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Last Updated: Thursday, 24 July, 2003, 13:35 GMT 14:35 UK
Your ideas for kids' summer fun
The school holidays are supposed to be fun for parents and young 'uns alike. But when the novelty wears thin for the kids, so can an adult's patience. So tell us your top ideas for cheap and fun summer activities.

Author JK Rowling is not short of hero-worshippers. But if she had wanted to win the affections of as many parents as children, she should have done one thing with the release of her latest Harry Potter book - delayed it by a month.

As it is, just as the long school holidays are kicking in, any serious young Potter fan who hasn't already polished off the Order of the Phoenix, is probably preparing to turn the final page about now.

Then what?

From the safe distance of 21 June, when Rowling's newest tome hit the shelves, some parents - admittedly those given to bouts of wild optimism - were actually looking forward to the long school holidays.

CURING THE SUMMER-TIME BLUES
Museums - national museums are now free and local museums are often cheap
Car boot sales - fun and lots of cheap toys, books and videos
Prepare for bad weather - it's inevitable, so think about jigsaws, modelling, painting and cooking
After all, it offers a welcome break from the laborious morning ritual, the school run, packed lunches, gym bags and the vicarious stress of homework and exams.

But just as you can set your seasonal clock by the first cuckoo of spring, so you can adjust it to summer with the first cry from your offspring of "Mum, I'm bored".

Summer holidays have a tendency to be a headache for all but the most patient, creative or, let's be honest, well heeled mums and dads out there.

A survey of parents by financial services company More Than found nearly half expected to spend 250 on entertainment for their children this summer.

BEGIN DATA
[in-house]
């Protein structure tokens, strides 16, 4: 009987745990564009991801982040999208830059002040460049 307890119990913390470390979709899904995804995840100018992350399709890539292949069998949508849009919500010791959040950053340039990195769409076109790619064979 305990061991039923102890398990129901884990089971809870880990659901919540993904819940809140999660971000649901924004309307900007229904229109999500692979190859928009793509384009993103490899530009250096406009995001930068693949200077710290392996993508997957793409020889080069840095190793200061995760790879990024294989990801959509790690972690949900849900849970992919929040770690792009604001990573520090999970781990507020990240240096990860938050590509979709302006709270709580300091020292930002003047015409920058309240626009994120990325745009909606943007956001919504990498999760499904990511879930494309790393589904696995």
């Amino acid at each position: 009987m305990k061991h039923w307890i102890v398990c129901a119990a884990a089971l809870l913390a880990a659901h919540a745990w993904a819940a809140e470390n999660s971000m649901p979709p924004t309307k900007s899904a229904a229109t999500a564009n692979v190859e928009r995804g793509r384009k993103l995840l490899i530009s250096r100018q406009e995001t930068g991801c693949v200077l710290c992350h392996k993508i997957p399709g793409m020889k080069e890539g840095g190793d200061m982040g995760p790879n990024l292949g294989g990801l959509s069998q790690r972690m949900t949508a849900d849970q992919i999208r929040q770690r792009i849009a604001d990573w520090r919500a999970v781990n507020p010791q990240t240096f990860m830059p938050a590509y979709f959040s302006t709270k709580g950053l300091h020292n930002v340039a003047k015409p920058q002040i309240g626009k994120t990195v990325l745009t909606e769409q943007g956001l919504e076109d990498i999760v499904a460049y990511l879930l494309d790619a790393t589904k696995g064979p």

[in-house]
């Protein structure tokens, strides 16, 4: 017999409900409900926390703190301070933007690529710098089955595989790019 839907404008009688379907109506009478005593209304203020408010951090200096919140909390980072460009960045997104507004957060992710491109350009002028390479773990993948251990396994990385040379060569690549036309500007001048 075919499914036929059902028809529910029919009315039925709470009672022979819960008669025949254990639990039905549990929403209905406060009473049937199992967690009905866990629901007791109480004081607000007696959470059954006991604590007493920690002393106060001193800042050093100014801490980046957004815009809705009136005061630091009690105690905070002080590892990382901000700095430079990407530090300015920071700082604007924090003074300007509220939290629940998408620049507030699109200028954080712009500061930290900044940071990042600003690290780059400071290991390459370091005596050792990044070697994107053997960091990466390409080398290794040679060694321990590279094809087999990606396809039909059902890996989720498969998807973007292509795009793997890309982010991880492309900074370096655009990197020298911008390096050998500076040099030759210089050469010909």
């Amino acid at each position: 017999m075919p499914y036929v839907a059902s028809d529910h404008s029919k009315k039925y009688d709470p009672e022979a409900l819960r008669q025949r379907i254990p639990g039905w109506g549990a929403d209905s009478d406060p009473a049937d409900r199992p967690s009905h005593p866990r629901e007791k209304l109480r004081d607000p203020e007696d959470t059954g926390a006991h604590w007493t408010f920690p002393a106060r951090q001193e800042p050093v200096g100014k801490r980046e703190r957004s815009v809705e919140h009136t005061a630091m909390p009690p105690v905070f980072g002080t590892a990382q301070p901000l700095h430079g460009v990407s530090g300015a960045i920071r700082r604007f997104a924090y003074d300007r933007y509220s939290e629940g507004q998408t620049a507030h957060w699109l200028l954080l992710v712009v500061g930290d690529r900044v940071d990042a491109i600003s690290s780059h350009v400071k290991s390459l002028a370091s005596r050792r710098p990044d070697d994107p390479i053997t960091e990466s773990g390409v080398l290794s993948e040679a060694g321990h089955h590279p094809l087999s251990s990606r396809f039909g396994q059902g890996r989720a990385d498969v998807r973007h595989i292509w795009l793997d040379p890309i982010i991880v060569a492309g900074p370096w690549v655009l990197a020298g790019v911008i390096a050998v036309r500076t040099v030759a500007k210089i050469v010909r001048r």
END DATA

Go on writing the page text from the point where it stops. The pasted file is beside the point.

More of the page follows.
More than one in 10 planned to spend double that on day trips, eating out and sporting activities and nearly half said they expected to spend a minimum of 1,000 on their summer holiday.

"Although people look forward to the summer, for many parents it's a time they get anxious," says Gill Loughran, of charity Parentline Plus.

Children watching TV
It's not as easy to keep children quiet these days
"A lot of the calls we get in the summer are about these sort of issues. Parents struggle to keep their children busy and they feel isolated, perhaps because the school network is not there."

For lone parents, the problems are only magnified.

Unlike two-parent families, where mum and dad can divide their annual leave to cover the period, single parents often have to juggle their work with their children.

Gill Loughran suggests planning activities across the summer, which gives parents peace of mind and children something to look forward to. But consultation is key - high handed decisions are bound to cause friction.

And simple, inexpensive things can be as much fun as pricey days out, she insists.

Picture by BBC News Online user Rob Green of Caleb and best friend George
When the weather's good, head for the park (Pic by Rob Green)
The support of other parents is crucial, for single and two-parent families, in helping to share the burden.

So, we want to harness that collective spirit, by gathering your ideas for simple, cheap and effective activities to keep children occupied over the summer.

The best ones will be published below.

To give you an idea of the sort of thing we are after, some of the parents at BBC News Online have contributed their own suggestions.

    Some parents at my daughter's school have organised three "madness in the park" days - no big deal, just three consecutive Thursdays on which people can turn up in three different local parks just to get together and have a picnic and let the kids let off steam with their school chums.